Checking your credit rating is cheap and easy to do, and can help you save a small fortune as well as keeping your identity safe.
Fraudsters are nothing new, but the explosion of online activity over the past couple of decades has means there are more ways than ever for conmen to steal your ID.
By keeping an eye on your credit history, you can go a long way to keeping your identity safe, as well as making sure you qualify for the best financial products.
Whether you are applying for a loan, a credit card, a mobile-phone contract or a mortgage, lenders check your credit score to see if they want to do business with you, and on what terms.
This information includes all borrowing and lines of credit over the past six years, plus your electoral-roll status, details of any county court judgments and financial links with any third parties.
Missing the odd repayment deadline every few years probably won’t do too much harm to your credit score (although all lenders have their own criteria for deciding what’s important to them), but by checking your credit report once a year, you can make sure there isn’t any erroneous information on there that could work against you.
It’s easy to get a copy of your credit report. Just contact one of the three main credit-reference agencies – Equifax, Experian or Callcredit – and you’ll be sent your credit report for a fee of £2. (Sometimes you can get a free copy by signing up for a trial subscription to their services, but if you fail to cancel before the end of the trial period, you’ll be billed for the service.)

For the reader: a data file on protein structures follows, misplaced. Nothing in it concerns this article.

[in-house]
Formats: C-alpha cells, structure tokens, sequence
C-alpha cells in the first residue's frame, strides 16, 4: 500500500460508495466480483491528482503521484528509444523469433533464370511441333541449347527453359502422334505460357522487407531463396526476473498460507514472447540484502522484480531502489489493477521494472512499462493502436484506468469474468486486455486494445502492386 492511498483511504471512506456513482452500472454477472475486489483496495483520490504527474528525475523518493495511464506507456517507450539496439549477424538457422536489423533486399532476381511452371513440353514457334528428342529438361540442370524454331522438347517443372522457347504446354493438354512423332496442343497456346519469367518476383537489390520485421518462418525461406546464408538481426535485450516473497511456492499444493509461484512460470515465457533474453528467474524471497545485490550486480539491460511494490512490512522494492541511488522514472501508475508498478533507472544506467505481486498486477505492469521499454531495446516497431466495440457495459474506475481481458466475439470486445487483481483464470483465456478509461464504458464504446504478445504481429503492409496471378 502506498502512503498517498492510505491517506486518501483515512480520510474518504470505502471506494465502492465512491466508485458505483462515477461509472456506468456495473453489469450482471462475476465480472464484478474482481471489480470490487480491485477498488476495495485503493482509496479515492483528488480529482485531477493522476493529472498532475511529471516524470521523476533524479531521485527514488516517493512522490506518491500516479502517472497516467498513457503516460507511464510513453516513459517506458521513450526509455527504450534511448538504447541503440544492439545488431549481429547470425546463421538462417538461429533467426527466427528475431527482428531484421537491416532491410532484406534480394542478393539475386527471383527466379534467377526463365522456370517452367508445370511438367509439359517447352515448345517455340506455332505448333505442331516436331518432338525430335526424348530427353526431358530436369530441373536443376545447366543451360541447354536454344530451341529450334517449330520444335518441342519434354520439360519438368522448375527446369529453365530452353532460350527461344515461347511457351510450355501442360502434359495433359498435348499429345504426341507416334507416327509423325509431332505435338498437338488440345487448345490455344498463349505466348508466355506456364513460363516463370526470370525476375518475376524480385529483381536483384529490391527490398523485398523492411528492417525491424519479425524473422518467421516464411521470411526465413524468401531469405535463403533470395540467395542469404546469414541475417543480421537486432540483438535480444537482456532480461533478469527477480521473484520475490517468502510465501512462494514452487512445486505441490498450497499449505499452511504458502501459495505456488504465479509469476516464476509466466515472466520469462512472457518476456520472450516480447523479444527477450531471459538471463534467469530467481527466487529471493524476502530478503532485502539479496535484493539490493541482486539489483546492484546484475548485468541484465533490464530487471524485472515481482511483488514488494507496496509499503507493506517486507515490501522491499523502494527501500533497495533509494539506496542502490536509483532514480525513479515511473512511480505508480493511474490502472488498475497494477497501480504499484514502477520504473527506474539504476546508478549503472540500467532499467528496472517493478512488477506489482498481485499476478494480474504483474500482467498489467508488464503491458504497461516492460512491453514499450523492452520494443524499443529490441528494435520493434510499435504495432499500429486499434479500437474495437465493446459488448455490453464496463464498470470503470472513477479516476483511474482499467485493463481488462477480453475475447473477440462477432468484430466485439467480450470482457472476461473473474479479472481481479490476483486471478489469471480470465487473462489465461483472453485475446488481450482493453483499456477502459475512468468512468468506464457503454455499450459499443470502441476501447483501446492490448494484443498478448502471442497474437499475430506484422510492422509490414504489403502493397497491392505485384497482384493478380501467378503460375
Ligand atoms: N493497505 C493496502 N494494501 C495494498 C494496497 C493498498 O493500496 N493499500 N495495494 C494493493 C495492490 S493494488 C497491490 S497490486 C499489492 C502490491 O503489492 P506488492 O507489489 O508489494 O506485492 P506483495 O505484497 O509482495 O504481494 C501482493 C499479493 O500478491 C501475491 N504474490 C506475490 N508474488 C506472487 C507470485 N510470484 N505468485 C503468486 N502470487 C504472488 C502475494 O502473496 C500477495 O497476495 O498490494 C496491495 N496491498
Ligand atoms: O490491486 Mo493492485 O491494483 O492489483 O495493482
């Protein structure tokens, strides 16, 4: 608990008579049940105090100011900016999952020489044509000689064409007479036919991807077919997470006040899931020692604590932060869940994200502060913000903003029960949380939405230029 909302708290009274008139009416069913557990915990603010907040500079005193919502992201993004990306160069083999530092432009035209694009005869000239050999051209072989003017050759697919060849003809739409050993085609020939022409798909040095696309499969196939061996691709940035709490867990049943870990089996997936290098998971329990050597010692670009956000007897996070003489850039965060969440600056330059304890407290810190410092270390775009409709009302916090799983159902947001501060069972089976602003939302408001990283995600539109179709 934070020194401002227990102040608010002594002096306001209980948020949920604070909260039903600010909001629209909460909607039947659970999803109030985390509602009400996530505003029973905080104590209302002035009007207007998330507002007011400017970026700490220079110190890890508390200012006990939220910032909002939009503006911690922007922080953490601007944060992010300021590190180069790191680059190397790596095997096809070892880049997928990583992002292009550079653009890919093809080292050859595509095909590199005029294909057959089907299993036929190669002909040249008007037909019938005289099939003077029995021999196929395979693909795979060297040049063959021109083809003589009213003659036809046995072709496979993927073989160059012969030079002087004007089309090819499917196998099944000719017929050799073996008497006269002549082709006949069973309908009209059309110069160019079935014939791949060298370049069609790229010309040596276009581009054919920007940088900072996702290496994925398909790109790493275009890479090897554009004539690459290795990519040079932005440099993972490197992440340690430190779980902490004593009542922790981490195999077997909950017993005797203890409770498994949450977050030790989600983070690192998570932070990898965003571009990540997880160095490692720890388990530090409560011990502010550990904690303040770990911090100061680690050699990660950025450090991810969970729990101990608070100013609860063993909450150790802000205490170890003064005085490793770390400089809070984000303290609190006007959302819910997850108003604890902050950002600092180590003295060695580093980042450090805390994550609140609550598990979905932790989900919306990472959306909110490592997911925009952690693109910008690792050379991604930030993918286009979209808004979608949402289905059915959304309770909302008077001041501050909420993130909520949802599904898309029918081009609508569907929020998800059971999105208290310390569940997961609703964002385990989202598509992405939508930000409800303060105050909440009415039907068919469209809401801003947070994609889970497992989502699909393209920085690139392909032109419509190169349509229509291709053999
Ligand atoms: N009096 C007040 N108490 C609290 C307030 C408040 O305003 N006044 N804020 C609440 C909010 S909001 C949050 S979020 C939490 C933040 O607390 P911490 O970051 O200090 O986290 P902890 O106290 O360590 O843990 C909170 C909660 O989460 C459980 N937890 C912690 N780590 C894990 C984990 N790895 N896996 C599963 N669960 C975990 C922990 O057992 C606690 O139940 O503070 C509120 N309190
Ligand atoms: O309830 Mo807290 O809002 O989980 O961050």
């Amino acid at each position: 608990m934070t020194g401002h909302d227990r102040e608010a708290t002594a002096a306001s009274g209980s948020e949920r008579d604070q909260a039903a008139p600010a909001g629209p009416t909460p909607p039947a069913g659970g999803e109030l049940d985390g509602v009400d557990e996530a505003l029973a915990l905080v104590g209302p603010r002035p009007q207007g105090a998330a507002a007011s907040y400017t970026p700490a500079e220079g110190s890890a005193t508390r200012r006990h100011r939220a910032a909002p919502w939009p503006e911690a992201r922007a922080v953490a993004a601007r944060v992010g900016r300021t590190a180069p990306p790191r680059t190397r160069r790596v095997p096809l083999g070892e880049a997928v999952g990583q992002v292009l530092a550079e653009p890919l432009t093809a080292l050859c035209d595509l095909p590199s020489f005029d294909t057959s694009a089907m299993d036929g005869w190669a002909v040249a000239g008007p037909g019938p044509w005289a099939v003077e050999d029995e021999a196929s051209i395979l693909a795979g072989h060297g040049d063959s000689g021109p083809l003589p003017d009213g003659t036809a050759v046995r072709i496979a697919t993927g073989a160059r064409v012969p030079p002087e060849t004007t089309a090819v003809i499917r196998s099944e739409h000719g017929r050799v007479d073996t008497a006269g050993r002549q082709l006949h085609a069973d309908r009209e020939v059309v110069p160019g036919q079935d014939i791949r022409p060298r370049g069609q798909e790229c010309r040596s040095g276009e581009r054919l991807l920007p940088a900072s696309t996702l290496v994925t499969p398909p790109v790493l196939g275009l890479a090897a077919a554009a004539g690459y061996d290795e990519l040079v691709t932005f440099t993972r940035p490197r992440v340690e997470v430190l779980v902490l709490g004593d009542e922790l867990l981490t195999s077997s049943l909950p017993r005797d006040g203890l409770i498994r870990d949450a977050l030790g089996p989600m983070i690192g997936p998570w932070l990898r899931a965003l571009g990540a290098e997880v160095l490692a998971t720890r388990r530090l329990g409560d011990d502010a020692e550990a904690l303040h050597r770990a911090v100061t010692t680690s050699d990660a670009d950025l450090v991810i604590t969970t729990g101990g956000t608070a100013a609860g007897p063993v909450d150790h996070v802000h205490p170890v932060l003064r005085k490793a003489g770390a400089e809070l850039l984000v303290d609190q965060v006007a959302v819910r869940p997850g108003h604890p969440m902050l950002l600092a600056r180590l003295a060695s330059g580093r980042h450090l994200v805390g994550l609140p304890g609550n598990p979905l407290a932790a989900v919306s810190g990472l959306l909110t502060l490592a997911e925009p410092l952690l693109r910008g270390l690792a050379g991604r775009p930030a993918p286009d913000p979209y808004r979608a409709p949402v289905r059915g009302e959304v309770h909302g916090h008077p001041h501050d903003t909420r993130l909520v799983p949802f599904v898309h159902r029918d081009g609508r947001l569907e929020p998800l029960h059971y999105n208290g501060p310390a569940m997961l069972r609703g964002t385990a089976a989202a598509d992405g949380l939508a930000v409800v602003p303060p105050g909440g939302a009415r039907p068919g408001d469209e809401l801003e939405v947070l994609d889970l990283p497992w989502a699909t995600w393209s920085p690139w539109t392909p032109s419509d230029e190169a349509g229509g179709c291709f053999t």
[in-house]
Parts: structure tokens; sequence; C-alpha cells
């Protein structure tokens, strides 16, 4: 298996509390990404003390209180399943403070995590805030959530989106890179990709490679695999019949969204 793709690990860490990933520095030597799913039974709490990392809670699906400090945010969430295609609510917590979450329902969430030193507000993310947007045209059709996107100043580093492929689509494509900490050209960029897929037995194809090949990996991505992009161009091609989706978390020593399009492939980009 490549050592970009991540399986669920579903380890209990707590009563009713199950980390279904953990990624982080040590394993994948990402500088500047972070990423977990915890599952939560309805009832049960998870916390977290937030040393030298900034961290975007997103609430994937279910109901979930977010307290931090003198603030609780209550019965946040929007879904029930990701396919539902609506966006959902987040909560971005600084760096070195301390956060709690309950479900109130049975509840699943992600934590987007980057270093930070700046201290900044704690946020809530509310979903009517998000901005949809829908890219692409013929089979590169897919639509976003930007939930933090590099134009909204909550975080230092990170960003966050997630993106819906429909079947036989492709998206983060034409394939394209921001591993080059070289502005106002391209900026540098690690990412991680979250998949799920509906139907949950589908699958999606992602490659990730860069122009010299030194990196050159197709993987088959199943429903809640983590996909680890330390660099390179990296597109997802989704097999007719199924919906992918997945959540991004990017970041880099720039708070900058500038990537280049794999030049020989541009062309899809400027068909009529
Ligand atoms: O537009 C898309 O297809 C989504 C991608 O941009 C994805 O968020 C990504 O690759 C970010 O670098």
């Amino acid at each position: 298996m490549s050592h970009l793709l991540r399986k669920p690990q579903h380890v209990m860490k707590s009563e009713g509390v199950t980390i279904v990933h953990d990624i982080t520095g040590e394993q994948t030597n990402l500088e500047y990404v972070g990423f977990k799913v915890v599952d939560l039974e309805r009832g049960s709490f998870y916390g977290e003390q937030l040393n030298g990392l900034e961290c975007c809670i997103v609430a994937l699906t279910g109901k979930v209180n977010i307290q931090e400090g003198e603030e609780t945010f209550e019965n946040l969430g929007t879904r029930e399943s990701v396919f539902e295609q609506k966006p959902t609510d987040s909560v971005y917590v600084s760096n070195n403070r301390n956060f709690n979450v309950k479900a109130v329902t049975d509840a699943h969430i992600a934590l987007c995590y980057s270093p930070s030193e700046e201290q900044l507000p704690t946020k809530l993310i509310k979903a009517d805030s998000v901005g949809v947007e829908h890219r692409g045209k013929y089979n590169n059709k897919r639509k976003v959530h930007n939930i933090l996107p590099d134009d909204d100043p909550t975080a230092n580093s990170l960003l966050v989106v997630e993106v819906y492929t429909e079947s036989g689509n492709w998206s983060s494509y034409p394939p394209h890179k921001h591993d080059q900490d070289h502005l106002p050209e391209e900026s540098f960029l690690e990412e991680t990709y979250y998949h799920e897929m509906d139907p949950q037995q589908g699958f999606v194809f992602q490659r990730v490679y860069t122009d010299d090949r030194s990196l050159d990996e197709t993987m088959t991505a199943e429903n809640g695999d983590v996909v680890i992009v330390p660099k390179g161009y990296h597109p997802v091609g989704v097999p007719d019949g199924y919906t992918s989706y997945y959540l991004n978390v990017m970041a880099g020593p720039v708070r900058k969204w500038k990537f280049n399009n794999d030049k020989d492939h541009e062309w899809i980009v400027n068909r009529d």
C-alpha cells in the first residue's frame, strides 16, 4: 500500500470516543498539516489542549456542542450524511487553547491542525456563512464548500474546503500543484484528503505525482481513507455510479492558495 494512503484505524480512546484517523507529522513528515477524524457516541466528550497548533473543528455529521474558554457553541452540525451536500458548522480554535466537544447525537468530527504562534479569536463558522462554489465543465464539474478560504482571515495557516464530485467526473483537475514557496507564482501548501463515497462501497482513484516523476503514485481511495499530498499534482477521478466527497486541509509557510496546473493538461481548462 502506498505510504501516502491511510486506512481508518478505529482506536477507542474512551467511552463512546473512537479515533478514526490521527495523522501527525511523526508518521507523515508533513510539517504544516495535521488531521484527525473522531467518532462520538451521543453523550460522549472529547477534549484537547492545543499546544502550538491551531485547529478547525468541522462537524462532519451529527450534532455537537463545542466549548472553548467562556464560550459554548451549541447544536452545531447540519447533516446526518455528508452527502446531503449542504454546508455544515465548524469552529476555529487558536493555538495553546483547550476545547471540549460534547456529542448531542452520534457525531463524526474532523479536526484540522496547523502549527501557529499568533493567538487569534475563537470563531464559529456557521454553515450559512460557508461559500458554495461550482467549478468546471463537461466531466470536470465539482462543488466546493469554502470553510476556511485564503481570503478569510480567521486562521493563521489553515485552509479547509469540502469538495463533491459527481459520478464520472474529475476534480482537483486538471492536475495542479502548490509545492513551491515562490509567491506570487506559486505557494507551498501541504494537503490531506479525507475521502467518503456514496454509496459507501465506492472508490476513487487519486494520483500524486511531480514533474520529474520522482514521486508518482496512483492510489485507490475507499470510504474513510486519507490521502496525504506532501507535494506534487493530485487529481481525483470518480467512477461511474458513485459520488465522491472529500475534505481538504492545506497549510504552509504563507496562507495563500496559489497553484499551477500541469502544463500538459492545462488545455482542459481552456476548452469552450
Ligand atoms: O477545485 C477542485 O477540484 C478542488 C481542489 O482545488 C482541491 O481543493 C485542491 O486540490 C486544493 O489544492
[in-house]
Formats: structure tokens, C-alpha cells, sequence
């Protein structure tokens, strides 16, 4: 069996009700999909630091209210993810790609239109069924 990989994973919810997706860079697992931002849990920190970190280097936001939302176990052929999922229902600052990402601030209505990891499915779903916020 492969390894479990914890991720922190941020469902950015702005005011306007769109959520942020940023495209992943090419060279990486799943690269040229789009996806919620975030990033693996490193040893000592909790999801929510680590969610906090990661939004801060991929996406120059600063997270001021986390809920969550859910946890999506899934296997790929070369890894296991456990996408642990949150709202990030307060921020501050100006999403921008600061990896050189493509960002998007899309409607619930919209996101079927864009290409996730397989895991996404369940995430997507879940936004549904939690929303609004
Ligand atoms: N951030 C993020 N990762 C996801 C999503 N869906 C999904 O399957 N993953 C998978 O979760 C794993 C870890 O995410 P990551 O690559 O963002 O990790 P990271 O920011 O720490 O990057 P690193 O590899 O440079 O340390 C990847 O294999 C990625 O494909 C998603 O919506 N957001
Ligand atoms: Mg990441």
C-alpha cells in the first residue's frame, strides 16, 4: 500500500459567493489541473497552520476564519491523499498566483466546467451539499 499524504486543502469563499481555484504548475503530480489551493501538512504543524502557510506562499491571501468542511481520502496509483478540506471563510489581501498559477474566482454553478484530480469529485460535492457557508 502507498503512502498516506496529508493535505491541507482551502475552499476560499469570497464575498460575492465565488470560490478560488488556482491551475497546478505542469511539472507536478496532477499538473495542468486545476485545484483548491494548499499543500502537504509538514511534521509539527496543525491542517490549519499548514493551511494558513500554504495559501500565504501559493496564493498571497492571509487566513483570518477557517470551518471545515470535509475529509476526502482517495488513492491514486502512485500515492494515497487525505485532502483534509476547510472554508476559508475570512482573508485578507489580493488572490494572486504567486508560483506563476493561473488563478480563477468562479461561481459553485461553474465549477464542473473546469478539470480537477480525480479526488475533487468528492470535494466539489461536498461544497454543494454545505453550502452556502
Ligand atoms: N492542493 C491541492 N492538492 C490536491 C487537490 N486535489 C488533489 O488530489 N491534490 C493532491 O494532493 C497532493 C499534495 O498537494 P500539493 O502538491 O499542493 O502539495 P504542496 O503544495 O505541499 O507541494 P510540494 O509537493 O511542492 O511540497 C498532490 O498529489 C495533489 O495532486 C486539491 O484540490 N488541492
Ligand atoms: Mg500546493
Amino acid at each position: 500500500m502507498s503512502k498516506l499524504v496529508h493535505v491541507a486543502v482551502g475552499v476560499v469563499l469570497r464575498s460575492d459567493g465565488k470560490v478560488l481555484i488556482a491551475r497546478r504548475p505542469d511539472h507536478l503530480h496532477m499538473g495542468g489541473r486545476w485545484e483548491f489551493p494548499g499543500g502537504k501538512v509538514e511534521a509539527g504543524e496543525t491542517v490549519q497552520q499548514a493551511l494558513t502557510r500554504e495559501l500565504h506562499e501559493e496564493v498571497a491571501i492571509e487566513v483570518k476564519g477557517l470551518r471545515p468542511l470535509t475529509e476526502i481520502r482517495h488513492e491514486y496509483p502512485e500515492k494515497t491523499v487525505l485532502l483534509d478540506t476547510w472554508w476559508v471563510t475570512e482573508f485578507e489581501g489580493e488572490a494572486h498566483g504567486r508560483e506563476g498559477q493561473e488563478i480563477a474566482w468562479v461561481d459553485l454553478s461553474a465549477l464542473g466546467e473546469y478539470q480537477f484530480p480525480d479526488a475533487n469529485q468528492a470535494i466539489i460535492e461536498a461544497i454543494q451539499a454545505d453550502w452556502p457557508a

If you spot anything wrong on your credit report, you have the statutory right for the agency to put it right. Errors could involve a payment being wrongly logged as being late or a debt listed against you that actually belongs to a former partner.
And if anyone else has been trying to apply for credit in your name, that should be easy to spot, because all credit applications, successful or not, are listed on your report.
“It’s vital that people review their credit reports on a regular basis and tell us if they find any mistakes,” said James Jones, head of consumer affairs at Experian.
“We can then get to work setting the record straight before the information becomes a problem, such as a credit application being unfairly refused by a lender.
“We will quickly get to work on your behalf by contacting the lender. It’s important that existing or potential borrowers take steps to dealing with mistakes because not doing so could stop them getting the credit they deserve.”
Make sure you are on the electoral roll. If you aren’t listed, lenders will consider you higher risk.
Close down any lines of credit you no longer use, including redundant credit cards, old shopping-club accounts and overdrafts you no longer use.
Set up direct debits for the minimum monthly payments on any credit cards you have. If you meet all your monthly deadlines, this will improve your credit score.
Protect your online identity
Meanwhile, following a few basic steps when you go online will help cut the chance of your identity being used by fraudsters in the first place.
When you are asked to provide personal information to third parties, consider how much of it you really need to share. Signing up to an online forum, for example, should not require as much information as your bank needs about you.
Set your social media privacy settings to “high”.
Use different passwords for each of your online accounts. Experian recommends that each password should have at least 10 characters and should avoid words from the dictionary.